Being Fruitful in a Time of Transition: Momentum

Matt Stauffer

I recently moved from Florida to Chicago, and my physical location isn’t the only thing that changed; I transferred cities, regions, climates, jobs, workspace, and much more. Reader Ross Black suggested we write an article about being fruitful in a time of transition, and I thought I might write the article I wished I had read before my transition.

Ross’ email was full of great questions, and I’ll answer a few here, but I’d also love for anyone with ideas to chime in in the comments.

This is a three part series:

Keeping/Gaining Momentum in Limbo

I’m no expert, but I certainly have plenty of experience with struggling with momentum. Here are a few tips that have served me well in my transitional times.

  • Lack of momentum in the long term often is synonymous with lack of direction. If it’s possible, take time to have a clear understanding of your goals.
  • Lack of momentum in the short term is usually connected with difficulty know what to do next. This is where productivity systems like GTD shine; GTD, at least, focuses on breaking every task into little, easy-to-comprehend pieces. How many times have you sat staring at your computer/paper, not sure what to do next? Spend some time breaking all of your goals/tasks into easy-to-understand bite-sized pieces, and then when you’re braindead, you can just pick up a piece and start working on it.
  • Often our limbo in life lines up with a limbo in work; we’ve finished all of our previous projects and have no new projects lined up for a few days/weeks. This is the perfect time to wrap up the old, start the new, and/or treat it like a rainy day:

Wrapping Up Old Things

Many times we don’t realize how much time can go into really wrapping up well. Have you prepared the role for the person coming after you? Are they going to have to email you with questions every day, or, worse, flounder because you didn’t communicate something to them?

Spend this time tying up loose ends–old emails, things you always needed to get to but never did, writing down wisdom and resources that only exist in your head–so that when you start what’s next, there’s a clear and healthy break with your former position.

Also, think: Now that you’re freed of much of the day-to-day responsibilities of your previous position, this may be the perfect time to reflect on your time there, both for personal reasons and also to bless the person coming after you.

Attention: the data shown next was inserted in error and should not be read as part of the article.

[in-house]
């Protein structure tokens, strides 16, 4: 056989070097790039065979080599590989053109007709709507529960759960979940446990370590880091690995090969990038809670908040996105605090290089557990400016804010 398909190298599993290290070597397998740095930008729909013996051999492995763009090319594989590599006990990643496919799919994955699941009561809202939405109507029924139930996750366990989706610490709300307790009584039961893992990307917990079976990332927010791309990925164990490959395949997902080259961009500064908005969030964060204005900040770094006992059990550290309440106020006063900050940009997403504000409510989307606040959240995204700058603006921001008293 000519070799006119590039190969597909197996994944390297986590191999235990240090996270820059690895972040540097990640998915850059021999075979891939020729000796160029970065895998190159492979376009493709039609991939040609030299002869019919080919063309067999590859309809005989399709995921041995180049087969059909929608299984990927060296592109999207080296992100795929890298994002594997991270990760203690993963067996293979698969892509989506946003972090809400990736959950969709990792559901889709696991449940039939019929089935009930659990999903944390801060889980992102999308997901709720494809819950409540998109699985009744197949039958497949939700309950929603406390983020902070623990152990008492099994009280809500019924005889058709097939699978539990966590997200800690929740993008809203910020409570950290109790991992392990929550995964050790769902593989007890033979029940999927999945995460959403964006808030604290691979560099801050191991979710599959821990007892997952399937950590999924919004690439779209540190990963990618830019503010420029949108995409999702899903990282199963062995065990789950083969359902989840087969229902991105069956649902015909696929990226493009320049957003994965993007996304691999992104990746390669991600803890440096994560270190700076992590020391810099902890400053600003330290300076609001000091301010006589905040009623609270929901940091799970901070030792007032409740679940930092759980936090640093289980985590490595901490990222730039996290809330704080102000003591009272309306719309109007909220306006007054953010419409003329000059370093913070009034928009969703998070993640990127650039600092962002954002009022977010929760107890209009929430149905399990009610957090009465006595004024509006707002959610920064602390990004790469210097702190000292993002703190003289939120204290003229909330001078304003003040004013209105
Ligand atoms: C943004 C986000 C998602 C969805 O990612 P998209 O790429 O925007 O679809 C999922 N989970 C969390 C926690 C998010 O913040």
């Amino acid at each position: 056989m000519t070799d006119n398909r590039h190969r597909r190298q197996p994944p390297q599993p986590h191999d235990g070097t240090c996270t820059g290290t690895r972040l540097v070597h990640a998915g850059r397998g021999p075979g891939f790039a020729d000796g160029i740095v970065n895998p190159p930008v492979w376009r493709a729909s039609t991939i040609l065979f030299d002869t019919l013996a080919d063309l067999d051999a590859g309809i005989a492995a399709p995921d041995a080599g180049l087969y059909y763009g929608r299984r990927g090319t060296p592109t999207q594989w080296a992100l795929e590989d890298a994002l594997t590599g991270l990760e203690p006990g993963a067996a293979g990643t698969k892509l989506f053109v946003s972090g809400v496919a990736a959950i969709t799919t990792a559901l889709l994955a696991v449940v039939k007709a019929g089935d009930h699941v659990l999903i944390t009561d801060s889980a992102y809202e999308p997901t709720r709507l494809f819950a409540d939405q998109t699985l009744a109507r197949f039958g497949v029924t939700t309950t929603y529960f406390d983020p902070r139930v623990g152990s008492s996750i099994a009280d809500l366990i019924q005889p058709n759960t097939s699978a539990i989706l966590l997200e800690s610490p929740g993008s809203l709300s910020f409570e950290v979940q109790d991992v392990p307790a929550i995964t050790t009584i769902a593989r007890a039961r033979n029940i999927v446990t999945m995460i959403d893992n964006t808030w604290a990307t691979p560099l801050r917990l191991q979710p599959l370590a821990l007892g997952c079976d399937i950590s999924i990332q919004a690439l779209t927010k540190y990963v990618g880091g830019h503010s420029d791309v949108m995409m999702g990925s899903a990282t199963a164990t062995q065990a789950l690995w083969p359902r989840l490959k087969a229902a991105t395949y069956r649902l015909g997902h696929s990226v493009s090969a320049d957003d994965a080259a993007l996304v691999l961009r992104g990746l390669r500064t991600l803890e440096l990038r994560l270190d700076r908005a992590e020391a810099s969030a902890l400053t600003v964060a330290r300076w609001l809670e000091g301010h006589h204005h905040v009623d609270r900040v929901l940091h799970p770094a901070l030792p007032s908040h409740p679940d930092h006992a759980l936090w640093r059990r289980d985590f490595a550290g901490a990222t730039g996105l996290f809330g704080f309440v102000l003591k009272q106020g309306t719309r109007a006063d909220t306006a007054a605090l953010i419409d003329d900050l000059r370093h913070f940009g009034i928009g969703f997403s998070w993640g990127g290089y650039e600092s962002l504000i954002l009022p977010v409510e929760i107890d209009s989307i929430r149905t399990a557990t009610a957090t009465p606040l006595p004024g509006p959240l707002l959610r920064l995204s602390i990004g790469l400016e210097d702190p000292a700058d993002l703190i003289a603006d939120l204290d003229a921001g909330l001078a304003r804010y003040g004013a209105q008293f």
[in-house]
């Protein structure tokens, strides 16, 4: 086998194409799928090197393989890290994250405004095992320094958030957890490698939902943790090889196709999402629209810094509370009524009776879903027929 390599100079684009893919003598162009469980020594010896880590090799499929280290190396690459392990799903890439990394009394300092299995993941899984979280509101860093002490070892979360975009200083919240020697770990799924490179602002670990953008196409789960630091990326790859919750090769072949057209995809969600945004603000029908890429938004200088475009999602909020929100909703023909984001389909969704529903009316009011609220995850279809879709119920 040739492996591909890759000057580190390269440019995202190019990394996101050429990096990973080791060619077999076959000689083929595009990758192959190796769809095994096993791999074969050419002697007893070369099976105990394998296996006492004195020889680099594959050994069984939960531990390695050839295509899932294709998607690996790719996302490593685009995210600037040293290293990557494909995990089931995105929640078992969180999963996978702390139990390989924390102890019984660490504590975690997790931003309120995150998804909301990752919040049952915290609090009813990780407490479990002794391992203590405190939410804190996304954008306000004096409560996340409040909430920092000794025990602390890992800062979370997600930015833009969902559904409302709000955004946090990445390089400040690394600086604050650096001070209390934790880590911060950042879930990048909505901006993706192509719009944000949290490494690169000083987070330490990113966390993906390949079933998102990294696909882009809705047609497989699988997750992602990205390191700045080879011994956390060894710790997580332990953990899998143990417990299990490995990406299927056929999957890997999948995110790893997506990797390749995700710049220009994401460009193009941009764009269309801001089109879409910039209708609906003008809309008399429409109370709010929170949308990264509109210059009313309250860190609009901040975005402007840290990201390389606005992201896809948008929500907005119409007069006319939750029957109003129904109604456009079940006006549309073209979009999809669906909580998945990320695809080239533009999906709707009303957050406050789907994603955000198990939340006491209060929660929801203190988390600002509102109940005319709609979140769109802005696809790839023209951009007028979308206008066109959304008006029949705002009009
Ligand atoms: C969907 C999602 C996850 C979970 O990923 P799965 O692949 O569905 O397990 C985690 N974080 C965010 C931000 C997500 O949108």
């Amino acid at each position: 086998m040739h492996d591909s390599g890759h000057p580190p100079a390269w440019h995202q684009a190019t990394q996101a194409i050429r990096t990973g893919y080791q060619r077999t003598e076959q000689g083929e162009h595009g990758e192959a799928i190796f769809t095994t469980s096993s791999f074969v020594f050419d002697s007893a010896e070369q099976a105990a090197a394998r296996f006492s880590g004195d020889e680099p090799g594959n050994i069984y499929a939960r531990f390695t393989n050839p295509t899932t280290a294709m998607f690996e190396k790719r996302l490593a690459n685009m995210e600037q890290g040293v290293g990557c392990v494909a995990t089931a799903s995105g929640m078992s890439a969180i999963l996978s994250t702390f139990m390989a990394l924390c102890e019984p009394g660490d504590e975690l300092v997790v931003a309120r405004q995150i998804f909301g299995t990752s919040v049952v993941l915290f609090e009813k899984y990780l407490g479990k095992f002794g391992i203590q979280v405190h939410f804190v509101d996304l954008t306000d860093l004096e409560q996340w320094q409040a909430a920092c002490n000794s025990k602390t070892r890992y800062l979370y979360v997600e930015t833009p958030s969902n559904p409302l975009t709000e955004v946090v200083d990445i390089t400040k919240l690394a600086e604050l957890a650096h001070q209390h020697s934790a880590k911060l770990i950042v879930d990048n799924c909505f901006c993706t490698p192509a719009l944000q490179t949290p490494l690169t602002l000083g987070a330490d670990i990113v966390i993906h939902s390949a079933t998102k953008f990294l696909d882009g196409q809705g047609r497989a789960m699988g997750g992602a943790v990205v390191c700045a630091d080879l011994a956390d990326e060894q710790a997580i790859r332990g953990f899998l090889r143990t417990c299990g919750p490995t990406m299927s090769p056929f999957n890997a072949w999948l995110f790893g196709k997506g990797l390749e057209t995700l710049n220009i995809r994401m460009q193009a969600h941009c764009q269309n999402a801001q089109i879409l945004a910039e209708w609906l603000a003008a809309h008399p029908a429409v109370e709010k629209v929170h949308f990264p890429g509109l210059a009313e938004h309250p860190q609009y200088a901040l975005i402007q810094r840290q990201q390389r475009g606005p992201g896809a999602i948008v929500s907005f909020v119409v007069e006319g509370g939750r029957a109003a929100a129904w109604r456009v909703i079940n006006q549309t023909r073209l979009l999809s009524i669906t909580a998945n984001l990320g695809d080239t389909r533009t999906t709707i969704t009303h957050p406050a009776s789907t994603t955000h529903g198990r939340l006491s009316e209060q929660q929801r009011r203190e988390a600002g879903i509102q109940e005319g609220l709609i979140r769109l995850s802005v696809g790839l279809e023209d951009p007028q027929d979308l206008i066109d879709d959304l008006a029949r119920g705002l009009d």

Starting New Things

There’s a good chance you’ll have some new projects coming up that will occupy your time, but that doesn’t mean you can’t start something new before they come up. Maybe this is the time to start a new discipline, start a blog, start using a productivity system, or whatever else you know you want to do to be a better person and a better worker. Start it now, before you’re overwhelmed with your new responsibilities, and it will be able to continue when you get into your normal work groove.

Treat every day like a rainy day

What about all those things you put in your “some day” folder? Articles to read. Professional development books and courses. Learning a new language (or programming language.) An entrepreneurial idea that’s festered in the back of your  head for years.

These are the ideas that depend a lot on your employment–of course, you can’t always just take two weeks off and learn Spanish instead of working. That is, unless you’re more capable of doing your job as a Spanish-speaker and your supervisor OK’s it. Use caution here, but get creative; any employer worth their salt wants you to improve yourself, and this may be just the time.

 

Check back later this week for more tips on transitioning well!

By Matt Stauffer | Posted: Dec 21, 2011
Category: Miscellaneous, Time & Task Management | Permalink | Post a comment | Trackback URL.

One Comment


  1. Marie Stumpf
    October 4, 2013, 7:09 am | Permalink

    This was very inspiring. Our office is going through transition, we have 7 new people who just arrived. Today, our section of the office teamed up and went through old cabinets and files we’ve not looked at in years. Found alot of things useful for others, and cleared out much needed space. This inspired me to work on written documentation of some of my projects I’ve been meaning to work for many months! I think productivity breeds more productivity!

    Reply

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